It’s beginning to look a lot like Christmas in the nation’s capital.
First lady Jill Biden kicked off the evergreen annual process of decking the White House halls on Monday afternoon when she received the official 2021 White House Christmas tree.
The 18-and-a-half-foot Fraser fir hails from Peak Farms of Jefferson, North Carolina, and was presented by Rusty and Beau Estes, the National Christmas Tree Association’s 2021 grand champion growers — a title they also received during the George W. Bush and Barack Obama administrations. Dale Haney, the White House’s superintendent of grounds, and James Pinkerton, the White House garden supervisor, traveled to Peak Farms earlier this year to personally select the tree from the national Christmas tree contest winners.
The tree arrived at the North Portico via jingle bell-bedecked horse and carriage and was inspected by the first lady — a merry tradition since 1966, and it will be placed in the oval-shaped Blue Room of the White House and decorated with a theme that will be unveiled after the Thanksgiving holiday.
“Every year, the room’s chandelier is removed to accommodate the Christmas tree’s full height,” the office of the first lady noted in a statement.
The arrival of the Christmas tree usually marks the kickoff of the White House’s annual holiday festivities, with a flurry of volunteers hauling out the holly and working through the Thanksgiving holiday to spruce up the people’s house into a winter wonderland. That process is traditionally overseen by the East Wing.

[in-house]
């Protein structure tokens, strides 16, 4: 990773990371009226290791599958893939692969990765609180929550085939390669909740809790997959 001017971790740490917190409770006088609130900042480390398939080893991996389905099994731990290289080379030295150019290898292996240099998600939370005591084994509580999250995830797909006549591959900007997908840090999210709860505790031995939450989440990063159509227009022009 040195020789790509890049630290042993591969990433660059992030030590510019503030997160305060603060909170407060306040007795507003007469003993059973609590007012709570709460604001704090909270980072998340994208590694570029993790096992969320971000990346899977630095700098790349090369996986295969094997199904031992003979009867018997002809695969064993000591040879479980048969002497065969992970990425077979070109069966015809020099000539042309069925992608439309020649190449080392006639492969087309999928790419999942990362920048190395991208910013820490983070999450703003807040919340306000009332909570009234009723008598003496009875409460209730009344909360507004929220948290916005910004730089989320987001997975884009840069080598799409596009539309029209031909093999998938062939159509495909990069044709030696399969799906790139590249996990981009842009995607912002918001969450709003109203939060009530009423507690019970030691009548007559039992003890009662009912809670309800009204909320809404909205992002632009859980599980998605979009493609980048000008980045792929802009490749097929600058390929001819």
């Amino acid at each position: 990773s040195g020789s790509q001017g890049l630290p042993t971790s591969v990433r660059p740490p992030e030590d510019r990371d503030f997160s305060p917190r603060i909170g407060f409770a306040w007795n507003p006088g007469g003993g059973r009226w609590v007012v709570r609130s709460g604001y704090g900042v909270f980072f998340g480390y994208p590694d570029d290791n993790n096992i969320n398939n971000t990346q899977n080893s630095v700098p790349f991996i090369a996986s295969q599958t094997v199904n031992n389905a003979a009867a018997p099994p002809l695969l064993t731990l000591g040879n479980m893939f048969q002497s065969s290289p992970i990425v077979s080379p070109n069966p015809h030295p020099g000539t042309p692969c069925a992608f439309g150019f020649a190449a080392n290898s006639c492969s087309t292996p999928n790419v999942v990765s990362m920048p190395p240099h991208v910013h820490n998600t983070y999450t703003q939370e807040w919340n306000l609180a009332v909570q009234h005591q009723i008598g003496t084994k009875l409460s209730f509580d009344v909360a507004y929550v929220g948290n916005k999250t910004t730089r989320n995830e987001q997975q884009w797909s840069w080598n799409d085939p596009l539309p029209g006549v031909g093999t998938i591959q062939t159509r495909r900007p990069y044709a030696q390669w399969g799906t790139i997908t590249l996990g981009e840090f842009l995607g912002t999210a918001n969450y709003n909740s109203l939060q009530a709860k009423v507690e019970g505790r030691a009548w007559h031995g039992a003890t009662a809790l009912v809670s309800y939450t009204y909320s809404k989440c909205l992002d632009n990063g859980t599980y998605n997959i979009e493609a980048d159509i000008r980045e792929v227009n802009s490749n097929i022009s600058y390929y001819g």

In an update to the annual tradition and a nod to the challenges of the past year, Biden was joined by Captain Maryanne Harrell, her husband Levi, and children Levi II, Marcus, and Elliana, a DC Army National Guard family, to “honor the role of the National Guard in response to the Covid-19 pandemic” as well as to honor “all the National Guard families who are activated and spending these holidays apart,” according to her office.
The tradition of the White House Christmas tree dates back to 1889, when President Benjamin Harrison placed the first tree in the Yellow Room, decorated with candles, per the White House Historical Association. The tree is believed to have made its debut in the Blue Room during the Taft administration in 1912. And in 1961, first lady Jacqueline Kennedy selected a theme for the Blue Room tree, a tradition that continues today.
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